Margareta Wahlström, Special Representative of the Secretary-General for Disaster Risk Reduction, shows the Hyogo Framework for Action, the 10-year international blueprint for disaster risk reduction, during a press conference in March (UN Photo / Mark Garten).
By Margareta Wahlström
GENEVA, 18 June 2012
- In the lead-up to Rio+20, I have visited countless communities and spoken to hundreds of people. From mayors in Mexico, to families living in temporary shelters in the Philippines following Typhoon Sendong, the message has been the same -- people want a better tomorrow, for themselves and for their children.
With Rio+20 now upon us there is much to be positive about. The process leading us here has never before been so open, so inclusive and, with over 60,000 people in Rio and countless thousands following it around the world, so watched.
Whether a community is emerging from a disaster, or living with the daily threat of one, disaster risk reduction is central to their development. Indeed, as the Great East Japan Earthquake and Tsunami illustrated, everyone, no matter how prepared or technologically advanced, is vulnerable to some degree of risk.
It is important to remember that disaster risk reduction is not a new issue within the development discourse. There is much to draw from in terms of how other political processes have incorporated disaster risk reduction. In 1992, Agenda 21 clearly laid-out a path towards sustainable development by calling for a "culture of safety".
This was further advanced in 2002 during the World Summit on Sustainable Development in Johannesburg which called for "an integrated, multi-hazard, inclusive approach to address vulnerability, risk assessment and disaster management".
All this culminated in the 2005 "Hyogo Framework for Action (2005-2015): Building the Resilience of Nations and Communities to Disasters" which commits development stakeholders to "substantial reduction of disaster losses, in lives and in the social, economic and environmental assets of communities and countries" and serves as the guiding document in strengthening and building international cooperation to ensure that disaster risk reduction is used as a foundation for sound national and international development policy.
The challenge, therefore, is moving from these compelling words to tangible and life-changing actions.
The Rio+20 conference sets the stage for what many believe to be one of the most crucial global agreements of our time -- a new sustainable development framework. Negotiations leading-up to Rio identified disaster risk reduction and building resilience as critical factor for accelerating sustainable development.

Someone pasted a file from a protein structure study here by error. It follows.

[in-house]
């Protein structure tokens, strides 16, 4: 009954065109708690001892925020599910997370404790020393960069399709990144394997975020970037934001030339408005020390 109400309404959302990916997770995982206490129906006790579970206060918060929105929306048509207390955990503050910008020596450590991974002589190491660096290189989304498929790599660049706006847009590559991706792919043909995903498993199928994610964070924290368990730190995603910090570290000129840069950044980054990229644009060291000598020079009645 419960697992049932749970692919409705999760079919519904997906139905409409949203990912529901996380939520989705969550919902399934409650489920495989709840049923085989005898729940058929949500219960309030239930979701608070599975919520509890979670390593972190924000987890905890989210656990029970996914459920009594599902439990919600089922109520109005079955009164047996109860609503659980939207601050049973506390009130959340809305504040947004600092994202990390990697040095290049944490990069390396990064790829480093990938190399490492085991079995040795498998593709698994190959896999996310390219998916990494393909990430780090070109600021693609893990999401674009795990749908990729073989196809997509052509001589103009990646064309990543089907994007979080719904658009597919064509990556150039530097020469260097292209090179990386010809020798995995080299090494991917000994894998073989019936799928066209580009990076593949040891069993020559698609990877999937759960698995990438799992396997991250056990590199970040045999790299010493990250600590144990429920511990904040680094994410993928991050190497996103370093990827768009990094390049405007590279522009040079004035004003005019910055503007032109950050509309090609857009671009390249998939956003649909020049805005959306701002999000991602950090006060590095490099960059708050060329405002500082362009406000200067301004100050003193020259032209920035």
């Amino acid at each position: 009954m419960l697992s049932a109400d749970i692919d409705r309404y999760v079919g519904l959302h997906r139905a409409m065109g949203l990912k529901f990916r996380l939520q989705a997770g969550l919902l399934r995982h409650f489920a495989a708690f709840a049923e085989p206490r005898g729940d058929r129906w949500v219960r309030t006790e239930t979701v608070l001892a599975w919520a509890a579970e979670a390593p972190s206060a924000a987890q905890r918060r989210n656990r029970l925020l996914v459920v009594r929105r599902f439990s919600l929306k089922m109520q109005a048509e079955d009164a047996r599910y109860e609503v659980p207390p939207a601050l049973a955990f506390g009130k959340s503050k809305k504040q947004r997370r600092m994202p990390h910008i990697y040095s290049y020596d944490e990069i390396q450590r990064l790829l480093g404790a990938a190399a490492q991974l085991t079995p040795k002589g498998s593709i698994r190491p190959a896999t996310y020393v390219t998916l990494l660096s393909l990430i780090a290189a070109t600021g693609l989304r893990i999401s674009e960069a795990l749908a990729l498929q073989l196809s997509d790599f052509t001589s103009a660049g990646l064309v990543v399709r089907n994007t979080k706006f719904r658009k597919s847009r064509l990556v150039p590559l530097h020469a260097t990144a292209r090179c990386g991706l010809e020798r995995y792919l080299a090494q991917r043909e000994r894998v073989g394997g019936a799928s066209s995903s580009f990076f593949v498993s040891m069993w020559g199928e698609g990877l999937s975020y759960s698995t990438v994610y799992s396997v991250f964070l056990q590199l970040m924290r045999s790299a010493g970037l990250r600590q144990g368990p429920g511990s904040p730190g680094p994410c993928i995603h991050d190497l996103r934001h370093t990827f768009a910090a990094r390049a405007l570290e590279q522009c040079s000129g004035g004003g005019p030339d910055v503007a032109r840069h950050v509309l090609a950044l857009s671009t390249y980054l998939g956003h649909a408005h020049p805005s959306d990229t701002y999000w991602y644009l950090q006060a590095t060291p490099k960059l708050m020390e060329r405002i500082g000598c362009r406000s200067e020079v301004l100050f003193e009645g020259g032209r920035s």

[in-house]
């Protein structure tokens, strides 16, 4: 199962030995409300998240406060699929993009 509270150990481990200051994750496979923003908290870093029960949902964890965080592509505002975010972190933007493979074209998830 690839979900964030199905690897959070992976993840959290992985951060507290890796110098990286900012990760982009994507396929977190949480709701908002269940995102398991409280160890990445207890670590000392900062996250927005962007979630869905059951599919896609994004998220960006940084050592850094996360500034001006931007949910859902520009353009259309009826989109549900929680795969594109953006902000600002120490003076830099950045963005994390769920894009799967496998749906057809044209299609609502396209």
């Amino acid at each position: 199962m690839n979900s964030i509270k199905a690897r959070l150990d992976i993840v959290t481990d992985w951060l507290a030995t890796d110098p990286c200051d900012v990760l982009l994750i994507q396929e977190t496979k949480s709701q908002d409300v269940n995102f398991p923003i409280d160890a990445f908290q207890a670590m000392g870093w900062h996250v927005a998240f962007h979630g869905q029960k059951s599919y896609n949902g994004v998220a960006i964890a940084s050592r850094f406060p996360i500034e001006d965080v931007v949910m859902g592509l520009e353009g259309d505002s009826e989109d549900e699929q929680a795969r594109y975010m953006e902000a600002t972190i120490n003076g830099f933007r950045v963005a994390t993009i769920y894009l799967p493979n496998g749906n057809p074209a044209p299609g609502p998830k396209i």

With the world facing more frequent and intense disaster events, the risk of losing hard-fought develop gains is increasing. The risk of losing wealth in weather-related disasters is now outstripping the rate at which the wealth itself is being created, we can clearly say that preparing for, and coping with, disasters are no longer enough. If we are to build a sustainable future, addressing the underlying risks and accounting for disaster losses needs to be firmly integrated into our development agenda.
In addition to climate change, the main drivers for the accumulation of risk are poorly planned and managed urbanization, environmental degradation, poverty and weak governance. By addressing these development challenges, disaster vulnerability is reduced as a direct product of sound development.
Disaster risk reduction cuts across the different facets of sustainable development. Reducing risks can minimize potential setbacks to a country's economic growth caused by disaster-related interruptions in production and economic activity. Economic gains and investments will be protected, enabling continuous employment and income for people. Factoring disaster risk reduction into public and private investment decisions and development plans directly addresses critical risk drivers and prevents potential disaster-related losses and costs. This ensures the quality and sustainability of both private and public investment spending.
Reducing economic losses from disasters also generates substantial returns for social development. Risk reduction not only saves lives but contributes to alleviating poverty by protecting livelihoods and assets and delivering social equity. With poor people and communities suffering the most from the aftermath of disasters, response and recovery efforts need to move beyond provision of immediate needs to ensuring that the vulnerabilities of these people from disasters are reduced. Incorporating resilience thinking into sustainable development planning will better prepare societies to mitigate, prepare for and respond to disasters.
Sustainable environmental management goes a long way in reducing vulnerability to disaster risks. Ecosystems play an important role as a natural protective barrier and buffer against extreme hazards and at the same time a good source of livelihood. The global decline in many ecosystem services contributes to increasing hazards for poor urban and rural households as well as declining livelihood resilience. From this perspective, ecosystem management is an emerging practice that can potentially contribute both to the regulation of weather-related hazards, as well as to the strengthening of livelihoods.
The question is not so much what type of future we want, but rather how we attain it.